A third problem with prior art vacuum chucks is contamination of the substrate secured to the vacuum chuck. Typical vacuum chucks possess excessive surface area and static forces and gravity cause particles to become attracted and adhered to the vacuum chuck face. When these particles become trapped between the wafer and the chuck face during vacuum clamping, the wafer can be distorted. These distortions result in dimensional shifts in the integrated circuit patterns causing a high rate of rejection of the resulting chips. Contaminating particles also tend to become lodged on the surface of the wafer causing defects and rejected chips. The Goodall paper referred to above also delineates the problems associated with particles being trapped between the wafer and the vacuum chuck. Those skilled in the art have taken extraordinary steps to reduce particle contamination. For example, U.S. Pat. No. 4,551,192, incorporated herein by this reference, discloses a method of manufacturing an electrostatic pin chuck, the complexity of which renders it cost prohibitive.

A fourth problem associated with current vacuum chucks relates to thermal expansion. Typical prior art vacuum chucks are made of materials that are not thermally matched to the silicon wafers. When the ambient temperature in the manufacturing area changes, the vacuum chuck expands or contracts at a rate different than silicon wafer. This causes dimensional shifts in the wafer and contributes to a loss of integrated circuit yield.

A fifth problem associated with prior art vacuum chucks is that they do not facilitate alignment of the wafer with respect to the chuck. Current alignment techniques include the placement of alignment marks on the top surface of the wafer. An alignment system then confirms the location of the alignment mark by directing a beam through the wafer to strike the alignment marks. The semiconductor wafer processing steps, however, result in many layers of films which cover the alignment marks making it difficult for the alignment system to detect their position. This results in alignment overlay errors in integrated circuit manufacturing which is also a source of chip rejection since poor alignment causes the integrated chip patterns to drift outside the acceptable dimensional and therefore electrical limits. One of the inventors of the vacuum chuck of the subject invention devised a photoablation technique to remove the layers of resist covering the alignment marks to improve alignment and the micro-lithographic process. See Burggraaf, Lithography trends, Semiconductor International, December, 1986(Cahners Publishing Co.). This technique, however, requires specialized equipment and adds to the semiconductor processing time again seriously impacting costs associated with semiconductor wafer processing.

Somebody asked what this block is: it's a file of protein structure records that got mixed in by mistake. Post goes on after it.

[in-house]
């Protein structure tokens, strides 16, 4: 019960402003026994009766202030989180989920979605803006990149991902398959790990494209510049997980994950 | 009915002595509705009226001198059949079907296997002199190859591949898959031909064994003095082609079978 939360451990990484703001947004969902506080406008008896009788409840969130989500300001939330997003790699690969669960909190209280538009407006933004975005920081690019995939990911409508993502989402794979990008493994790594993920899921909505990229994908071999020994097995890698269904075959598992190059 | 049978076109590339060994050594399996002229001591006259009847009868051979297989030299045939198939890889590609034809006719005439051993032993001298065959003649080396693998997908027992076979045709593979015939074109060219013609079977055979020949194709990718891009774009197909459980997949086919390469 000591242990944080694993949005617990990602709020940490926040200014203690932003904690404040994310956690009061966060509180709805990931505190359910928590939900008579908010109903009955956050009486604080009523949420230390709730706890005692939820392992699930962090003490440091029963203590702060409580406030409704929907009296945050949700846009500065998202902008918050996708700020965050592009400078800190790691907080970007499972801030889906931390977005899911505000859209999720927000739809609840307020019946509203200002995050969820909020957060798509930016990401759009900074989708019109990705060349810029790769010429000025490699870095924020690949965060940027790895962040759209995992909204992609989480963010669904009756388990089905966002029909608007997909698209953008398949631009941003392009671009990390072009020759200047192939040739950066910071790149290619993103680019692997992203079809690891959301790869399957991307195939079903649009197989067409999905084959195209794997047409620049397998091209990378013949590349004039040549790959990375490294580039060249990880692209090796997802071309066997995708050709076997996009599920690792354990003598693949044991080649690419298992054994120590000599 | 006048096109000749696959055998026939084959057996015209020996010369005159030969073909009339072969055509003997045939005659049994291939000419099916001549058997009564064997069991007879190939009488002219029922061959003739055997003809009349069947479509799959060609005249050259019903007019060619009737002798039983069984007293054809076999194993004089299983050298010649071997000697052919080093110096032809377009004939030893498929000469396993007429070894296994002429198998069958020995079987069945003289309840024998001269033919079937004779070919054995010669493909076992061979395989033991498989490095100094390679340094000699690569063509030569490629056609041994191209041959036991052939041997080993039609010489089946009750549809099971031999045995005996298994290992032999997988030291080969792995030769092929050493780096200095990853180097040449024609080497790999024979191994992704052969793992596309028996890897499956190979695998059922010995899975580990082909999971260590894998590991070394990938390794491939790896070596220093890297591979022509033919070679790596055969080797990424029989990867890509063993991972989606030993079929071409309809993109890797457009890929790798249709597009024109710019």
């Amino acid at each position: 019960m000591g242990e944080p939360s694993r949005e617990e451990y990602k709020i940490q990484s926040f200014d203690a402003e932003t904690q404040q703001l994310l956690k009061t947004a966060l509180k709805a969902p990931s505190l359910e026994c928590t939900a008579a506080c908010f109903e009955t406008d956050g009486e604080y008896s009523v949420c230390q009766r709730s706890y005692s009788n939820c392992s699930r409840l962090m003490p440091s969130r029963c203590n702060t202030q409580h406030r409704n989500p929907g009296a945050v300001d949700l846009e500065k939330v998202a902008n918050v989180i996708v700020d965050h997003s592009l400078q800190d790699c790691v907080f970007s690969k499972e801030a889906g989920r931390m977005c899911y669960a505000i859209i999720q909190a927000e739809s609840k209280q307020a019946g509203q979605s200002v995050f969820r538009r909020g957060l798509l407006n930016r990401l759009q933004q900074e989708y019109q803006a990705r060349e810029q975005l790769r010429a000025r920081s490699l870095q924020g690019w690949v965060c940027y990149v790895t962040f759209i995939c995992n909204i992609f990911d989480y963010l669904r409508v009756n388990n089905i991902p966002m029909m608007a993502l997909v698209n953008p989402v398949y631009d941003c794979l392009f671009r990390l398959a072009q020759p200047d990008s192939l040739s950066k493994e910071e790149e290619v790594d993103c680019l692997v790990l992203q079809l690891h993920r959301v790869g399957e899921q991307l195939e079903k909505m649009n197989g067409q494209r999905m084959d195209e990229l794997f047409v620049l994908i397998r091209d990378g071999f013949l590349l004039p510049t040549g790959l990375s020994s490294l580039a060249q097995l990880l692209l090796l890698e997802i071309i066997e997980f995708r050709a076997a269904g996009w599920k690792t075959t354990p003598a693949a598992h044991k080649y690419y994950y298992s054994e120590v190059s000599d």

SUMMARY OF INVENTION

It is therefore an object of this invention to provide a new and improved semiconductor wafer vacuum chuck.

It is a further object of this invention to provide such a vacuum chuck which is easier and less expensive to manufacture than prior art vacuum chucks.

It is a further object of this invention to provide such a vacuum chuck which is inherently stiff.

It is a further object of this invention to provide such a vacuum chuck which does not deform during use.

It is a further object of this invention to provide such a vacuum chuck which reduces contamination during wafer processing.

It is a further object of this invention to provide such a vacuum chuck which does not suffer from the thermal expansion problems associated with prior art vacuum chucks.

It is a further object of this invention to provide such a vacuum chuck which facilitates easier alignment of the wafer on the vacuum chuck.

It is a further object of this invention to provide a simpler method of aligning a wafer on a vacuum chuck.

It is a further object of this invention to provide a method of manufacturing a new and improved vacuum chuck.

It is a further object of this invention to provide a new vacuum chuck for semiconductor wafers or other substrates which provides sufficient mechanical stiffness to maintain the wafers on a flat plane across their diameter during vacuum clamping operations.

It is a further object of this invention to provide such a vacuum chuck for semiconductor wafers which is fabricated of a material possessing a coefficient of thermal expansion that closely matches that of typical silicon wafers.

It is a further object of this invention to provide such a vacuum chuck for semiconductor wafers that can be manufactured by a relatively simple process at a relatively low cost.

It is a further object of this invention to provide such a vacuum chuck for semiconductor wafers that can be manufactured out of material that is transparent to most wavelengths of light to thereby facilitate alignment of the wafer on the chuck.

It is a further object of this invention to provide such a vacuum chuck for semiconductor wafers that possess an optimally shaped surface design structure to uniformly distribute the vacuum pressure across the wafer.

It is a further object of this invention to provide such a vacuum chuck which can be molded into special chuck surface configurations.